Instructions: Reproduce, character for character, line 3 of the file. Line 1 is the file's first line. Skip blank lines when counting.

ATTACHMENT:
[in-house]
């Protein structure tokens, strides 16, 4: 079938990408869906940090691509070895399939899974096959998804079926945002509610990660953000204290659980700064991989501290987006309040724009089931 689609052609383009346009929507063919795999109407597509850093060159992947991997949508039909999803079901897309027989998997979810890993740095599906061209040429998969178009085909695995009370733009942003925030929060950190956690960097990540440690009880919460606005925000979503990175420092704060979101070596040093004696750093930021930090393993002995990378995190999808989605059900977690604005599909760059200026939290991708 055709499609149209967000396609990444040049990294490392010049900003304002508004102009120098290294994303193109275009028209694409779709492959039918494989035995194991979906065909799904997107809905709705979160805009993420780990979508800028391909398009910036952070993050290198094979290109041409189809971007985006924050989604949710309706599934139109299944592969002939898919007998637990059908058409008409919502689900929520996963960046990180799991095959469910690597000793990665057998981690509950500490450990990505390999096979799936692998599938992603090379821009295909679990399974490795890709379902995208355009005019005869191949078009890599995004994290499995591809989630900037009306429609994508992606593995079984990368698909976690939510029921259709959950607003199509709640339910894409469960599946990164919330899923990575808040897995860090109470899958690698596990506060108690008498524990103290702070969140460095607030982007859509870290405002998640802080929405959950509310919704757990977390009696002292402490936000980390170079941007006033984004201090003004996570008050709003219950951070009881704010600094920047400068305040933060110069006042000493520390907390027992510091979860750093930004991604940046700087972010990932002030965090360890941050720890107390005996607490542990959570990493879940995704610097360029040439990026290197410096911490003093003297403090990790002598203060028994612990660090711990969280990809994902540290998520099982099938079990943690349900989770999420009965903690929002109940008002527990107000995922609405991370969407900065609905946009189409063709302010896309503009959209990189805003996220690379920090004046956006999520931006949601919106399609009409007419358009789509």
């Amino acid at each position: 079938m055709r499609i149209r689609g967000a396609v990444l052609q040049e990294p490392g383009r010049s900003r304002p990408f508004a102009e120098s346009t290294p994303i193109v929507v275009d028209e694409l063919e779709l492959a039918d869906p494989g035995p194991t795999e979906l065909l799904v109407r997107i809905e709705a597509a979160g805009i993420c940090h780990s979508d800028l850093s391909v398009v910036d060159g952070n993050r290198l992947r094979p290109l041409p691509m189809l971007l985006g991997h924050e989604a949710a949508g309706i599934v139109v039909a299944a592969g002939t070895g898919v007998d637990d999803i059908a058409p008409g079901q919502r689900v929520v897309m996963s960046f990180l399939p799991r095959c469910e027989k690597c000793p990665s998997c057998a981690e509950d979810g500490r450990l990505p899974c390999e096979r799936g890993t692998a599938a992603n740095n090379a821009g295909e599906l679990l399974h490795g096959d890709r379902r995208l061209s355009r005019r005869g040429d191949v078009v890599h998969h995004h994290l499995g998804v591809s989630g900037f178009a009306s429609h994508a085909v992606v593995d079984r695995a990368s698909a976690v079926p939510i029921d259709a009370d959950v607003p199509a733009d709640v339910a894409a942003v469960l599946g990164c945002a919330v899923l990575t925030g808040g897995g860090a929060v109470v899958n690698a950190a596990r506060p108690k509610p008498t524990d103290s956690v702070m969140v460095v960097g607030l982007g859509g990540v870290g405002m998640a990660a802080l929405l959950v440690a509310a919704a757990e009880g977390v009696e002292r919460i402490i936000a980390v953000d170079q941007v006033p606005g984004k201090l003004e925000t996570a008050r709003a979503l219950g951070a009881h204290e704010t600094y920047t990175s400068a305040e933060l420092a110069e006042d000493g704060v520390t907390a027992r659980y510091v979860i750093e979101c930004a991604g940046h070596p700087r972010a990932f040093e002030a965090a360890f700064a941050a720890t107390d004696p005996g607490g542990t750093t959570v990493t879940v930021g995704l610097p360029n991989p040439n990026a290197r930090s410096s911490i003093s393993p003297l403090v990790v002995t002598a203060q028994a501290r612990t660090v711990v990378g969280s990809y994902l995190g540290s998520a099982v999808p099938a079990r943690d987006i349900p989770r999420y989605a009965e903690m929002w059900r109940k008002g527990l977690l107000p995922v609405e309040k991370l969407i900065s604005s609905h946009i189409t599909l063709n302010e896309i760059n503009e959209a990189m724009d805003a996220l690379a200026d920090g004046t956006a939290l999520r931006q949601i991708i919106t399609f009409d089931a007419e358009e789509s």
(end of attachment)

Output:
């Amino acid at each position: 079938m055709r499609i149209r689609g967000a396609v990444l052609q040049e990294p490392g383009r010049s900003r304002p990408f508004a102009e120098s346009t290294p994303i193109v929507v275009d028209e694409l063919e779709l492959a039918d869906p494989g035995p194991t795999e979906l065909l799904v109407r997107i809905e709705a597509a979160g805009i993420c940090h780990s979508d800028l850093s391909v398009v910036d060159g952070n993050r290198l992947r094979p290109l041409p691509m189809l971007l985006g991997h924050e989604a949710a949508g309706i599934v139109v039909a299944a592969g002939t070895g898919v007998d637990d999803i059908a058409p008409g079901q919502r689900v929520v897309m996963s960046f990180l399939p799991r095959c469910e027989k690597c000793p990665s998997c057998a981690e509950d979810g500490r450990l990505p899974c390999e096979r799936g890993t692998a599938a992603n740095n090379a821009g295909e599906l679990l399974h490795g096959d890709r379902r995208l061209s355009r005019r005869g040429d191949v078009v890599h998969h995004h994290l499995g998804v591809s989630g900037f178009a009306s429609h994508a085909v992606v593995d079984r695995a990368s698909a976690v079926p939510i029921d259709a009370d959950v607003p199509a733009d709640v339910a894409a942003v469960l599946g990164c945002a919330v899923l990575t925030g808040g897995g860090a929060v109470v899958n690698a950190a596990r506060p108690k509610p008498t524990d103290s956690v702070m969140v460095v960097g607030l982007g859509g990540v870290g405002m998640a990660a802080l929405l959950v440690a509310a919704a757990e009880g977390v009696e002292r919460i402490i936000a980390v953000d170079q941007v006033p606005g984004k201090l003004e925000t996570a008050r709003a979503l219950g951070a009881h204290e704010t600094y920047t990175s400068a305040e933060l420092a110069e006042d000493g704060v520390t907390a027992r659980y510091v979860i750093e979101c930004a991604g940046h070596p700087r972010a990932f040093e002030a965090a360890f700064a941050a720890t107390d004696p005996g607490g542990t750093t959570v990493t879940v930021g995704l610097p360029n991989p040439n990026a290197r930090s410096s911490i003093s393993p003297l403090v990790v002995t002598a203060q028994a501290r612990t660090v711990v990378g969280s990809y994902l995190g540290s998520a099982v999808p099938a079990r943690d987006i349900p989770r999420y989605a009965e903690m929002w059900r109940k008002g527990l977690l107000p995922v609405e309040k991370l969407i900065s604005s609905h946009i189409t599909l063709n302010e896309i760059n503009e959209a990189m724009d805003a996220l690379a200026d920090g004046t956006a939290l999520r931006q949601i991708i919106t399609f009409d089931a007419e358009e789509s």